Thanks to my wife Rebecca I know many things. I know she is always right, even when she isn’t. I know that when we’re lost, she has an astute sense of direction that brooks no challenge regardless of where we may be or end up. I know she can identify any spider from an altitude of from three to five feet depending on the size of the spider.

And I have learned that there is a difference in black shoes for women.

The first major injury in my marriage to The Goddess (small cut under the left eye, no stitches) came after I observed that I really didn’t see a need for her to have 22 pairs of black shoes, especially since they all looked the same. Her subsequent lecture – after the bleeding stopped – covered heel height, materials, (a number of different pigs, cows, and no telling what else paid the price), and toe shape. The lesson? Keep your mouth shut.

Therefore, because of my extensive experience, I feel obligated to offer the benefit of my wisdom to those of you who have made erroneous and sometimes painful assumptions about the nature of women and their shopping habits. These observations are made in a positive spirit of goodwill and are by no means a condemnation of women in general and those with credit cards in particular.

Women shop, men buy. If women bought instead of shopped there would be “buying malls.”

Never, ever, for any reason, with no exceptions, ever say: “You don’t need another pair of shoes.” Those simple words can often have more power and long-lasting repercussions than “Honey, I’m having an affair with the head checker at Big Lots.”

Do not ever say anything about the price of shoes (or any other item of clothing) unless the woman has first clearly indicated that she believes the price is too high, and even then be very cautious.

If the price is astronomical and no comment is made, your response is “hmmmm.”

If the woman asks for your opinion, do not be fooled. She is being nice. In any shopping situation, you are a toadstool.

A woman can figure a mark-down in her head quicker than you can with a NASA mainframe computer.

Never go shopping with her at Loehmann’s, Marshalls or Kohl’s. Fine stores all, but there is no place to sit.

It is a medical mystery why a man can stand for 14 hours at work and never get tired, but that his legs will start cramping 5 minutes after he enters a department store.

There are two rules in a women’s lingerie department: (a) don’t point to items of intimate apparel and say, “Wow! Would you look at that!” or (b) look eager and quietly lick your lips.

In a clothing department, you are to walk three steps behind making innocuous comments that mirror the woman’s comments, no matter how vague or completely nonsensical they may be. (Example: “These black pants are … but then I don’t have anything… well, there’s that top we bought when … did you see this … hmmm, bet they don’t have it in my size … guess we’ll keep looking.” Your response in its entirety: “Right.”)  Don’t ever have a contrary opinion because you then will be asked to explain that opinion, and you can’t and she didn’t want you to anyway. (See “Toadstool,” above.)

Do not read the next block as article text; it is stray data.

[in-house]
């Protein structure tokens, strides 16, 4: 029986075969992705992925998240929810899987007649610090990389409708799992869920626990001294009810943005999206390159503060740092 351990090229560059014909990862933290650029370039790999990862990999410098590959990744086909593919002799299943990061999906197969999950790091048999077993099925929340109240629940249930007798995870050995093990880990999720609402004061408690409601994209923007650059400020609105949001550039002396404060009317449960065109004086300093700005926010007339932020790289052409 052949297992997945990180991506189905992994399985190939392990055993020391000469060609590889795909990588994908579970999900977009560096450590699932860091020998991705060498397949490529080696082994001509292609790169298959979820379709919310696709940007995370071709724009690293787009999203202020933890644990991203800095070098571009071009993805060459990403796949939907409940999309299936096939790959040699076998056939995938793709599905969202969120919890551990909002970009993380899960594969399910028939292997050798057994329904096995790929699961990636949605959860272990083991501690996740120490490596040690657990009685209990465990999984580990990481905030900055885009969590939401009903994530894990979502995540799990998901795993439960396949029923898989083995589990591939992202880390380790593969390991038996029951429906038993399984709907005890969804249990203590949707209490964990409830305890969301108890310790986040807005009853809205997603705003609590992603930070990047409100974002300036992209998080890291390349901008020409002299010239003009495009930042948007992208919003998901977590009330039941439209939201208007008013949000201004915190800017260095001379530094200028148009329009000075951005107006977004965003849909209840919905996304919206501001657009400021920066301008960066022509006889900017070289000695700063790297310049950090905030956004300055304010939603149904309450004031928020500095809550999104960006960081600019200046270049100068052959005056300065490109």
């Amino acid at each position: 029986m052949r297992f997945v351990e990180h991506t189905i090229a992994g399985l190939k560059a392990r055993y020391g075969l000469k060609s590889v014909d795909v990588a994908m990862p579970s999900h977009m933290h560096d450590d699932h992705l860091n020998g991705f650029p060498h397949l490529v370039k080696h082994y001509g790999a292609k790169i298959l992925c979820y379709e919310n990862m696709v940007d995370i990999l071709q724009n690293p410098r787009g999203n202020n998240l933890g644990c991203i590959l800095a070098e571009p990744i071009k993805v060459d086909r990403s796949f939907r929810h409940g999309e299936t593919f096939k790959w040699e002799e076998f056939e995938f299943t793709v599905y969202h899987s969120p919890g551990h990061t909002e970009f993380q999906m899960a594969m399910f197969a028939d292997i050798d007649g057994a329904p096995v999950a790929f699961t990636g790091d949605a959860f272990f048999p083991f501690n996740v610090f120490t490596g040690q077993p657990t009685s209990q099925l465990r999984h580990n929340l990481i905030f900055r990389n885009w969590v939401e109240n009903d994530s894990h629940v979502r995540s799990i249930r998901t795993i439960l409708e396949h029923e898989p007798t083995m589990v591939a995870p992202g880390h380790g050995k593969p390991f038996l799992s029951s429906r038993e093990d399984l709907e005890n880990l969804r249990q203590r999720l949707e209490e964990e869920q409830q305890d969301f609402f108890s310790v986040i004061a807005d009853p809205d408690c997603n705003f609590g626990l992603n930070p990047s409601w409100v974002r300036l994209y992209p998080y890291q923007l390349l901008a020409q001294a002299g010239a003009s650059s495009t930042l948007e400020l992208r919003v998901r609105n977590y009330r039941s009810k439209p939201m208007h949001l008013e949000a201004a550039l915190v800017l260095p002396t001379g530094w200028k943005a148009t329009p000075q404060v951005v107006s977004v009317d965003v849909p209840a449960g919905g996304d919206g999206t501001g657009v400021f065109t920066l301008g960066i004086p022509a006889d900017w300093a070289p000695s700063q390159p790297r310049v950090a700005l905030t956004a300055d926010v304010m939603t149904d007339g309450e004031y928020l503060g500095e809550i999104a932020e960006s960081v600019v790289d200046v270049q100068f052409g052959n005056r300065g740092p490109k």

You are not in a hurry. In fact, if the shopping trip takes the same amount time as the NFL game your shopping partner promised you would not miss because she just “needed to pick up a few things,” you are still not in a hurry.

There is no such thing as “just a minute.”

If you walk by a bridal department and are overcome with a death wish, suggest to the woman that she should see if her bridal gown still fits.

If you walk into an upscale women’s clothing department and the woman is greated by her first name, financial trouble is brewing.

If she says she’s going to run upstairs and check on a blouse, you now have time to read “War And Peace” in its entirety … in Russian.

If she asks you, “Do you like this dress?” the answer is “it’s not important what I think, it’s what you think.”

If her follow-up question is “do I look fat in it?” fake a seizure.

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Mark Johnson

Mark Johnson

Mark Johnson is a professional mentalist and mind reader who presents his unique and unforgettable program to conventions, college and universities, sales meetings, private parties, business and civic clubs and more. He has also appeared at the Punchline Comedy Club in Atlanta and produces, along with Jerry Farber and Joe M. Turner, Atlanta Magic Night at the Red Light Cafe in Midtown. He is a member of the Psychic Entertainers Association, the International Brotherhood of Magicians, the Georgia Magic Club,Buckhead Rotary Club and Friends of Jim The Wonder Dog. You can learn more at www.MarkJohnsonSpeaks.com. He is the author of three books: "Living The Dream," the story of the first ten years of FedEx; "Superman, Hairspray, and the Greatest Goat On Earth," a collection of mostly true stories;, and "Yes Ma'am, You're Right: The Essential Rules For Living With A Woman."  Mark's day job is as a freelance writer and communications and marketing consultant. Mark has traveled around the world twice but has never been to Burlington, Vermont. He does not eat beets or chicken livers, and he has never read "Gone With The Wind." He is the only person he knows who was once a card-carrying member of the International Brotherhood of Ventriloquists. He is a fifth generation Atlantan,  the father of three, and the grandfather of five. All offspring are demonstrably perfect. He lives in Smyrna with his wife Rebecca (aka The Goddess) and two dogs: Ferguson, an arrogant Scottish terrier; and, Lola, a Siberian husky who is still trying to figure out what the hell she's doing in Cobb County.